Uganda’s time to decide: ‘blood for oil’ or ‘black gold’?

In John Ghazvinian’s highly insightful book ‘Untapped’, he states ‘many people are aware there is seriously big money to be made from oil in Africa, but people are also aware that big money has usually brought serious misery for Africa’s people’.

In John Ghazvinian’s highly insightful book ‘Untapped’, he states ‘many people are aware there is seriously big money to be made from oil in Africa, but people are also aware that big money has usually brought serious misery for Africa’s people’.

Uganda lies at a crossroads and lively civil society groups, media and even US analysts offer foreboding warnings.

The decisions taken now could lead to future prosperity, democratisation and regional cooperation, or the onset of the ‘oil curse’, a blend of stagnation, autocracy and regional disintegration.

Oil will flex business muscles from early 2010 and in time petro-dollars will flood the national purse; Uganda is set to change but will it be blood for oil or black gold? 

The ‘oil curse’ can be best understood by considering Nigeria, a country in which oil earnings from 1970 have amounted to $350 billion but have resulted in only increasing acute poverty. Oil profits have triggered a vicious cycle of  conflict, corruption and an atrophy of traditional export goods.

Uganda does have an advantage, their exploitation is relatively late, the pitfalls of oil earnings are well understood and they are treading carefully.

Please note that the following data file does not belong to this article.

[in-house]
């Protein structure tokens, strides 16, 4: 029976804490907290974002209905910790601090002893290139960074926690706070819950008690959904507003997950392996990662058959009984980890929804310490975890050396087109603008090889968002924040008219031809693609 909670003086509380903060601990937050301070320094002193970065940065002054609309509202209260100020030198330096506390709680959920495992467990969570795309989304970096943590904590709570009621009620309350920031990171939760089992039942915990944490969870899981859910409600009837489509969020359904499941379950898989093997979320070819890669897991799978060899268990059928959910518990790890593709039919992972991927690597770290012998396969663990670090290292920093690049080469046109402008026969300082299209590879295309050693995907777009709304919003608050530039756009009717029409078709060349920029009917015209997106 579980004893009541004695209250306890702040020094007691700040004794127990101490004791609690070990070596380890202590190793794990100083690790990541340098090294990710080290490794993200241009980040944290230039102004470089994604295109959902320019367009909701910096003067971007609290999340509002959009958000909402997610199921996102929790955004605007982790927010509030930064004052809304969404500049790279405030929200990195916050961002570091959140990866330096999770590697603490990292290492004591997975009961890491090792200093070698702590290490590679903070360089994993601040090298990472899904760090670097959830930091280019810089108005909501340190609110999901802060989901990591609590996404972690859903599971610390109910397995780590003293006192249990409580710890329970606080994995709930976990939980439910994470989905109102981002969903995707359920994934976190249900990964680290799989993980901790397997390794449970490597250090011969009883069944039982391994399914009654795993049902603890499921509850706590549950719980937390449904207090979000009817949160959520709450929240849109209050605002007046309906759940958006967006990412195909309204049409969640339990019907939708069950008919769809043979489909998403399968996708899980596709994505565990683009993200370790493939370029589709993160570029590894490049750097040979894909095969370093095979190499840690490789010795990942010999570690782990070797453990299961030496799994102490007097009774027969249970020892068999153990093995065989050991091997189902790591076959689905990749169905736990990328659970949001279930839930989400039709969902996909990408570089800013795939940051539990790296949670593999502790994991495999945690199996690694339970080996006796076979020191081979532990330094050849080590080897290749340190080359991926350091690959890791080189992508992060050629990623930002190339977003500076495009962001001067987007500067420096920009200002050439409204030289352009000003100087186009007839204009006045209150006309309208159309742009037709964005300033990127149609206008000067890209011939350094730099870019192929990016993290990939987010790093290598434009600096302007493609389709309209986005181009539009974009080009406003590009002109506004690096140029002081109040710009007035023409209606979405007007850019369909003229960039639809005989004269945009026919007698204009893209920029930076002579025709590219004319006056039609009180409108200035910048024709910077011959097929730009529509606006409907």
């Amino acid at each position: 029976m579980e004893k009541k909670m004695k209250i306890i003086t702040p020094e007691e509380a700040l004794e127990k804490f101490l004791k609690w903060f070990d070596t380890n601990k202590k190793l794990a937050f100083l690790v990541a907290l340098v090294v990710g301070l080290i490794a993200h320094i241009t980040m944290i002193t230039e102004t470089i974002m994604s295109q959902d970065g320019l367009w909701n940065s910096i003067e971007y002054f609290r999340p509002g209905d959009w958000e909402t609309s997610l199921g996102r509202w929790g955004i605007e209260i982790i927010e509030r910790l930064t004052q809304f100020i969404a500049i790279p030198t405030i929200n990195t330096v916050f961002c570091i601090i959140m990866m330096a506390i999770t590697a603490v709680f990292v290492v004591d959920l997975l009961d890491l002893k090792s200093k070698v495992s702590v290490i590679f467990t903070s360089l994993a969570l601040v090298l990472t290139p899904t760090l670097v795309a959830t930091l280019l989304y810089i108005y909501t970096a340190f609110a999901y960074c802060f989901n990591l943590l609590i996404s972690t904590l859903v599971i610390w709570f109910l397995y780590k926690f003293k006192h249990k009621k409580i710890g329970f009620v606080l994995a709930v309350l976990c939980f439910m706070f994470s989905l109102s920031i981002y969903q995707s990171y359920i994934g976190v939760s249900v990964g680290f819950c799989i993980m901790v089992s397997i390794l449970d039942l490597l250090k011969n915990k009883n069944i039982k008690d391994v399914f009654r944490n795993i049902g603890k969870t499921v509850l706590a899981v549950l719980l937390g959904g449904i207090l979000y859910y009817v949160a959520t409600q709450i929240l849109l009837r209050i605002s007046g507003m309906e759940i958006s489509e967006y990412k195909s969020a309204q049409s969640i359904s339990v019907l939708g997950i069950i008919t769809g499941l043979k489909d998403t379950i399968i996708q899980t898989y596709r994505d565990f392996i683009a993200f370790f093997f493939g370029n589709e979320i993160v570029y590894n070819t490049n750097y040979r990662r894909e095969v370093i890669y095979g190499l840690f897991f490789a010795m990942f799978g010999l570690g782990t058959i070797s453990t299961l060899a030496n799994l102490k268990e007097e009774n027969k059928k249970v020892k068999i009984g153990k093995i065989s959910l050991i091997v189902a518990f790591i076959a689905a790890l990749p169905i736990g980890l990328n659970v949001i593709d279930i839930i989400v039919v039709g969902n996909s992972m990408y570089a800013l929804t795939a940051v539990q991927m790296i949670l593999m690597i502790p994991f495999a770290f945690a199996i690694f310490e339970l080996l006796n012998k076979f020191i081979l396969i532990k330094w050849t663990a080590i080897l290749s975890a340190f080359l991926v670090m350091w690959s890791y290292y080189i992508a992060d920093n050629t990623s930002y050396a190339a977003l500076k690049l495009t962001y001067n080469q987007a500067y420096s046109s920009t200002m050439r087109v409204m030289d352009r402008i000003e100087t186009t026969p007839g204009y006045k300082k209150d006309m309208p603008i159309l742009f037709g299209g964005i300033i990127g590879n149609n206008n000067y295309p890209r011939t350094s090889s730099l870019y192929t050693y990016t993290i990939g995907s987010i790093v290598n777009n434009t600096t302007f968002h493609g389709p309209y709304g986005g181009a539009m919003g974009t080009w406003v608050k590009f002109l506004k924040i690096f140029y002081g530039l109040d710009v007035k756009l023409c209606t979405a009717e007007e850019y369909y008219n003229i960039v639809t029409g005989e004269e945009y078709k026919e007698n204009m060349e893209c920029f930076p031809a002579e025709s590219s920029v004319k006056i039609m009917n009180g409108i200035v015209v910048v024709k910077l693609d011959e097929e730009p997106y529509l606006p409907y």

The Ugandan government refuses to concede control of production, delaying projected 2009 start dates in their determination to avoid the export of crude, seen as the beginning of the vicious cycle of decline. They face embittered oil companies, but this foresight could well fuel Uganda’s equitable development.

These actions have been accompanied with the right words. Museveni is determined that oil will resolve Uganda’s energy crisis, freeing business from the frequent power shortages.

He has warned that oil profits will not be used to buy champagne, a reference to oil rich Gabon who in 1984 became the highest per-capita consumer of champagne.

The government has also promised to ensure protection of existent agriculture and industry, avoiding the sluggish dependence on exported oil.

Uganda cannot afford to squander resources, as a country in which 93% of the population continues to suffer from the ruthless inaccessibility to electricity. It is this need and opportunity that provokes alarm at the naked similarities Uganda suffers to other oil producing states, who failed.

Transparency is a crucial component to avoid corruption. This is an aspect in which the Ugandan government have been reluctant to concede information, which given the number of Ugandan ministers ensnared in corruption scandals gives cause for concern.

The government has refused to declare the ‘Production Sharing Agreements’, inducing frenetic activity as the political opposition apply to the International Transparency watchdog to demand access to the information.

This is accompanied by disregard to the local ‘oil producing’ communities, an alarming prospect for any prospective oil company familiar with the marauding gangs of the Niger delta.

The local Banyoro community are demanding a significant proportion of oil profits to be invested directly into their affected community.

This has not been addressed.

Museveni described the discovery of oil in Uganda as ‘the work of God’ in 2006 and it certainly offers fresh prospects for the afflicted nation, but it comes with a solemn tag.

philiprushworth89@hotmail.com

 

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